I’ve been in Vietnam for over a year AND I’m American, so this gives me the authority to write an article about all the stuff wrong with this country. Every expat that has been in Vietnam for any significant amount of time will have similar complaints.
Leave a comment about the stuff you hate about Vietnam.
To the fragile white knight expats and boomers that this article will surely attract:
A: I’m not trying to “change” Vietnamese people because I understand they’ll never be on the same level as us. I’m just pointing out stuff that annoys me.
B: No, I won’t go home.
This article is just pointing out stuff. It’s something that normal and non-fragile people do. Get over it.
Note: This is coming from my 1st world western perspective. If you’re coming from some dumpy country like Africa, then Vietnam will probably be amazing.
#1 Nothing Works Properly
The first major problem with Vietnam is that nothing in this country seems to work properly. I’m painting a broad brush with this because well… nothing really works properly.
The Vietnamese are just not good at properly maintaining anything. Cars, motorbikes, buildings, roads, boats, businesses, and so on.
Just take a look at any buildings built by the Vietnamese… they look awful after 5-10 years. The ones built 30+ years ago look straight up scary with crumbling concrete, rust stains, burglary bars, and metal bars (discussed later). Like something from a Saw movie.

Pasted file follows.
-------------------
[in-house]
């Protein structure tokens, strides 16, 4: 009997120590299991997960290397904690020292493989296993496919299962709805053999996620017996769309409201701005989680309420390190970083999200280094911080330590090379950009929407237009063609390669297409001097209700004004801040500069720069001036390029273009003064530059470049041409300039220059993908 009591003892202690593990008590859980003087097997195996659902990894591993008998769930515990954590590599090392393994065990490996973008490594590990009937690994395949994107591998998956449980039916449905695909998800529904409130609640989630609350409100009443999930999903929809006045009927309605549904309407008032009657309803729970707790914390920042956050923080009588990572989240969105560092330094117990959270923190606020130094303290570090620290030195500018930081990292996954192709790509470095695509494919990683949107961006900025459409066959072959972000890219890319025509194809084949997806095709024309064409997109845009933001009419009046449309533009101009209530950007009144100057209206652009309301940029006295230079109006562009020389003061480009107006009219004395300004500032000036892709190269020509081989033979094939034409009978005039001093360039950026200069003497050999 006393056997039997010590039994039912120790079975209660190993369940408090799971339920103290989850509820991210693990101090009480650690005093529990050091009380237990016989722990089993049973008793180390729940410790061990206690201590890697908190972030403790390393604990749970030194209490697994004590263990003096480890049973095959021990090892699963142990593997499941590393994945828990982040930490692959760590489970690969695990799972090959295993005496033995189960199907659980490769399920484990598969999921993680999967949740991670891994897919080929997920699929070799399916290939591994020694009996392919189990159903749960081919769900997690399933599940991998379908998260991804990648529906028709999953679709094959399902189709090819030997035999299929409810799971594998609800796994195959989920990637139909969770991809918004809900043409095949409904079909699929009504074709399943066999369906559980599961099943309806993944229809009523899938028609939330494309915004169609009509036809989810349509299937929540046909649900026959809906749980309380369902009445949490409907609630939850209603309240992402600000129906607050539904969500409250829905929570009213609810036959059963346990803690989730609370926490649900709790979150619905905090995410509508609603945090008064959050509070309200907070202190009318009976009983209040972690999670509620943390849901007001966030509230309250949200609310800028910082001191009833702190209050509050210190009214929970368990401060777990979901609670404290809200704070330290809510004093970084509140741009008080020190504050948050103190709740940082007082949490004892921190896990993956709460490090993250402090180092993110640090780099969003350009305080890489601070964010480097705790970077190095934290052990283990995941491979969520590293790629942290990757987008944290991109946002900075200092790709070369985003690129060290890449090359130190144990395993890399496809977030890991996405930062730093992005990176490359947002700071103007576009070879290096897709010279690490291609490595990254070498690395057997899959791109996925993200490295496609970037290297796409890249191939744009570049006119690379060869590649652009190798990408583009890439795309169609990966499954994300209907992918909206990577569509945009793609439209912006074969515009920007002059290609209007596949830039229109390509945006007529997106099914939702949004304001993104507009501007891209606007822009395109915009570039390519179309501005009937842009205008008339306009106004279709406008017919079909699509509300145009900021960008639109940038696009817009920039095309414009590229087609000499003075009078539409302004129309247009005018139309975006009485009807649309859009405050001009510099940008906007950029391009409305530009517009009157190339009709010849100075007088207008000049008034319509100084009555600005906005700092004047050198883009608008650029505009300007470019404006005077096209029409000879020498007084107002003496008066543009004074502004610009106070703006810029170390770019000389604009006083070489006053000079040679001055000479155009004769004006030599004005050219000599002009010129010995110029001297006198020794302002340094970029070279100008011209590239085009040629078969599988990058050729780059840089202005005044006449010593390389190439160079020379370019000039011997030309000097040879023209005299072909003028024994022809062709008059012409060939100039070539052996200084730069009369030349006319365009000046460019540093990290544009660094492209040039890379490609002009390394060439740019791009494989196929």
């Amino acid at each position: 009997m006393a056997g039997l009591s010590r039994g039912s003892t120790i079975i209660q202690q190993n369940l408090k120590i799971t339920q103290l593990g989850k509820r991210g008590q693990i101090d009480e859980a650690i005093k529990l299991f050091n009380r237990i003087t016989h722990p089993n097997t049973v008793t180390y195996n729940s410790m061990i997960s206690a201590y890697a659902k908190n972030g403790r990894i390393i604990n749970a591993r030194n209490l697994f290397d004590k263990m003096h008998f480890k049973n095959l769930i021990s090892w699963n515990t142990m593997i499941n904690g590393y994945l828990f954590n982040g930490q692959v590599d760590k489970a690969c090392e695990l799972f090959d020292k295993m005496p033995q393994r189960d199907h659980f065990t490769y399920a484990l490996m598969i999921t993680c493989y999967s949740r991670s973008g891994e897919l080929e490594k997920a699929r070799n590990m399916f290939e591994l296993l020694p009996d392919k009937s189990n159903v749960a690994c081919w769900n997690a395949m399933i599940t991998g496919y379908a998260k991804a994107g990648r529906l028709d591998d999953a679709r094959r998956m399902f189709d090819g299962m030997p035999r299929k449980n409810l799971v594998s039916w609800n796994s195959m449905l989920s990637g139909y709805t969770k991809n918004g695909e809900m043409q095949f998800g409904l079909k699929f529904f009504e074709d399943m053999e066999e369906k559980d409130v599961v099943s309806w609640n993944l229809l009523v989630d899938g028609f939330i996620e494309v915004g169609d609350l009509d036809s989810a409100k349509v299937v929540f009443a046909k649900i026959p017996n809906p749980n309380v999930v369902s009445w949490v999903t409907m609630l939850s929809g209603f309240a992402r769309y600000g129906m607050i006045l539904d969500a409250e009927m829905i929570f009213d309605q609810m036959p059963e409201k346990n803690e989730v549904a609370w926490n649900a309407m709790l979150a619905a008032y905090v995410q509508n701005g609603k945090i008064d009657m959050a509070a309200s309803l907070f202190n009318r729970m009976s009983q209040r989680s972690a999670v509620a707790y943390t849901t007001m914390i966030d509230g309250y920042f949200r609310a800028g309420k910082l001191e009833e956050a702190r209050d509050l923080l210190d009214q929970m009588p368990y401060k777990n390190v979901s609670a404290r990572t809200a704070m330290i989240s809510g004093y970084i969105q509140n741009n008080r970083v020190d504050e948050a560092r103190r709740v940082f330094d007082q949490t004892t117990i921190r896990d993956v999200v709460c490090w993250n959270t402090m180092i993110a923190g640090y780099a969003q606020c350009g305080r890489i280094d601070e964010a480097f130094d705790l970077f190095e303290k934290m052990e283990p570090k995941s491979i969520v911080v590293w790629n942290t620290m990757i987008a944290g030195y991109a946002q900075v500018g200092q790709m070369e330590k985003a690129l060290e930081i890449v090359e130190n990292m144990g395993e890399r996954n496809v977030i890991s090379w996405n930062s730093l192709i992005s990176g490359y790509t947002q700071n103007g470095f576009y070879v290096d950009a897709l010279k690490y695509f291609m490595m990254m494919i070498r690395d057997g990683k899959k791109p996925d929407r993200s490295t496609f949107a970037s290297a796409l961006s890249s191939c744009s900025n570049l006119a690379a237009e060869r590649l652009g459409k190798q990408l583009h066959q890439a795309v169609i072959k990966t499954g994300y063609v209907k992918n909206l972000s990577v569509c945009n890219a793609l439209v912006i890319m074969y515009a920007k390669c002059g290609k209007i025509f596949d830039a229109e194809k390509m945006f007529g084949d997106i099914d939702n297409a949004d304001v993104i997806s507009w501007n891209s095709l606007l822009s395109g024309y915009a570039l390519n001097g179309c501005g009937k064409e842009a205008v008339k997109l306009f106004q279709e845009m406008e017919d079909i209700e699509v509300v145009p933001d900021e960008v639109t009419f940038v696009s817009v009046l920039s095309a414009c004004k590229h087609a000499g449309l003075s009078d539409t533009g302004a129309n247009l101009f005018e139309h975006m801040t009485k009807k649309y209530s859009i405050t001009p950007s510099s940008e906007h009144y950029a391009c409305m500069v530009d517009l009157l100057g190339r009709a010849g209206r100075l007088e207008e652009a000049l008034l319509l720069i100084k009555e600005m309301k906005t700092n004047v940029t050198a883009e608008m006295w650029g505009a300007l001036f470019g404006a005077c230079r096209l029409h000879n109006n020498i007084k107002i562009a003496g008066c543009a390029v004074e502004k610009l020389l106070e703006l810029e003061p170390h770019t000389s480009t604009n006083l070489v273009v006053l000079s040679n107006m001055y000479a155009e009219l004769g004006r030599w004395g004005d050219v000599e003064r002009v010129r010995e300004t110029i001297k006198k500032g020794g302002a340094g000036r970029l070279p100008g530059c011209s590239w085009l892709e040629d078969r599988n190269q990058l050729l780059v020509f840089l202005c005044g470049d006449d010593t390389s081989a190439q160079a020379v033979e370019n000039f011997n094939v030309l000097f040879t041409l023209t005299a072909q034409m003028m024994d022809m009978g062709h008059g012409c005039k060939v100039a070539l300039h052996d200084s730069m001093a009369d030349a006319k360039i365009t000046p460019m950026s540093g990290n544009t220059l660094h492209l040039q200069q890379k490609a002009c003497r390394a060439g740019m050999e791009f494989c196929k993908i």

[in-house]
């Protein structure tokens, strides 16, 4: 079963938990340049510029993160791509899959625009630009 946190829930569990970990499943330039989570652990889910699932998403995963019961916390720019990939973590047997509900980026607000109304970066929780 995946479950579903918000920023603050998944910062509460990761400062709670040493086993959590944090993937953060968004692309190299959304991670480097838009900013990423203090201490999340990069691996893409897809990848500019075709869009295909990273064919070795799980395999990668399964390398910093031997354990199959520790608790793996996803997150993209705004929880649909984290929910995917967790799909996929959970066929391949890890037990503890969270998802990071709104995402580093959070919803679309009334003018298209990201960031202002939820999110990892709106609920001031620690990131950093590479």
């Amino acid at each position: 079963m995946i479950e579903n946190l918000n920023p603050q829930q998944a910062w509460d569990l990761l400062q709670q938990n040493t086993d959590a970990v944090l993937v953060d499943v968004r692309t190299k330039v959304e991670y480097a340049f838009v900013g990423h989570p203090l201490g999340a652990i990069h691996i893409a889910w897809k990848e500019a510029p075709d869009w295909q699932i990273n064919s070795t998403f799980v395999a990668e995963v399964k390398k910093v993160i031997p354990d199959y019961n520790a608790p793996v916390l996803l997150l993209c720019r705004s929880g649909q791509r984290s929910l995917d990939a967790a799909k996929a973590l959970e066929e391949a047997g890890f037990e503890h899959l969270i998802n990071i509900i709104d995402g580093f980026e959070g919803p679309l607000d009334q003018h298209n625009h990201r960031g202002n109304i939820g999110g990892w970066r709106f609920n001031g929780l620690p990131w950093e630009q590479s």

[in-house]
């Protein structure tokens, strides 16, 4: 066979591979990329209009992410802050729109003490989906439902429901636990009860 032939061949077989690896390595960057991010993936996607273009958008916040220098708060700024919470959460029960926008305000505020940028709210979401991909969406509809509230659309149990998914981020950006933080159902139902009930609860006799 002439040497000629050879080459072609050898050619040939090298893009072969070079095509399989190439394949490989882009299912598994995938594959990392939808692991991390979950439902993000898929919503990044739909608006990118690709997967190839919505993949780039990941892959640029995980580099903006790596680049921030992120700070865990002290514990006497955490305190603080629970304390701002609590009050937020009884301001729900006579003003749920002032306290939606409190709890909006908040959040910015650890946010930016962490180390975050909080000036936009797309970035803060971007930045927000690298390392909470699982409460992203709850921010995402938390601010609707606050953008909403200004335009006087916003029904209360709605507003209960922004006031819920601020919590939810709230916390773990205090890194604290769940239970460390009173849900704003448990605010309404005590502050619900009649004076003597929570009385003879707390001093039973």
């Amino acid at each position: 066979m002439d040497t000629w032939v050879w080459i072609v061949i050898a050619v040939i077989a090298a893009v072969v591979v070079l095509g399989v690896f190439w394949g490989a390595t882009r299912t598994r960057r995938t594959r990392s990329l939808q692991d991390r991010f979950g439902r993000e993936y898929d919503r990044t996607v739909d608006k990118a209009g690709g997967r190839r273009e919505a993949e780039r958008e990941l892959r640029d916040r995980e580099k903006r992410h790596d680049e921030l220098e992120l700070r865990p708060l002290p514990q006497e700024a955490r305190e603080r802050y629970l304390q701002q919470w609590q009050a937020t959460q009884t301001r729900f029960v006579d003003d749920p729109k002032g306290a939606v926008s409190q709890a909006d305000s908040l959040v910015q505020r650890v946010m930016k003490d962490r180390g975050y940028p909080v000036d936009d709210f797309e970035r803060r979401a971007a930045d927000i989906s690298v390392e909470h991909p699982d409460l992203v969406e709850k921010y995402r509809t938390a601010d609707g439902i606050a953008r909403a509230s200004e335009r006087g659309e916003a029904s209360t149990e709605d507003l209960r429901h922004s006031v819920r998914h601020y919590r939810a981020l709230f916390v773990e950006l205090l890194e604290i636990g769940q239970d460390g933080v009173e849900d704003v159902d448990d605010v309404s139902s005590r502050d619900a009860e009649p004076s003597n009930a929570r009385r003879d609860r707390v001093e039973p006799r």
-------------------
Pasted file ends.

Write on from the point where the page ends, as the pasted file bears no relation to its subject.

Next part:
Even my old apartment had cracked concrete, broken doorstops, a leaky ceiling, and at least one elevator was broken almost everyday….
It was a “luxury” highrise built in 2014.
Meanwhile the French, with their backwards culture, built buildings all over Vietnam that are still intact over one hundred years later. And that’s with Vietnamese people repairing it, I think. It wouldn’t surprise me if European contractors were maintaining the French buildings.
Click that picture to check out my review of Vietnamese Tinder.
Anyway, all this crumbling Vietnamese infrastructure makes sense when you have a Vietnamese man repair something for you.
They’ll fix it, but their fix will never last for very long. Getting any kind of repair that will hold up long-term is pretty much impossible in this country.
Hence the crumbling infrastructure and general disrepair of the country.
#2 Vietnam is a Loud Country
People always complain that Americans are loud.
Yeah, ok. Americans are generally louder than Europeans. No denying that. Must be the extra testosterone or something.
However, America is not a loud country.
Vietnam is a legitimately loud country. Vietnamese people are extremely loud people.
Walk outside and you’ll hear non-stop horn honking, loud exhaust, street vendors blasting their menu through a speaker, random dragon dances, funerals, karaoke, and weddings.
Walk back inside and you’ll hear the exact same thing because the walls are paper thin. Heaven forbid a Vietnamese person is talking
on the phone in the same room as you. You won’t be able to hear yourself think.
Simply put, there is no escaping the constant noise in this country.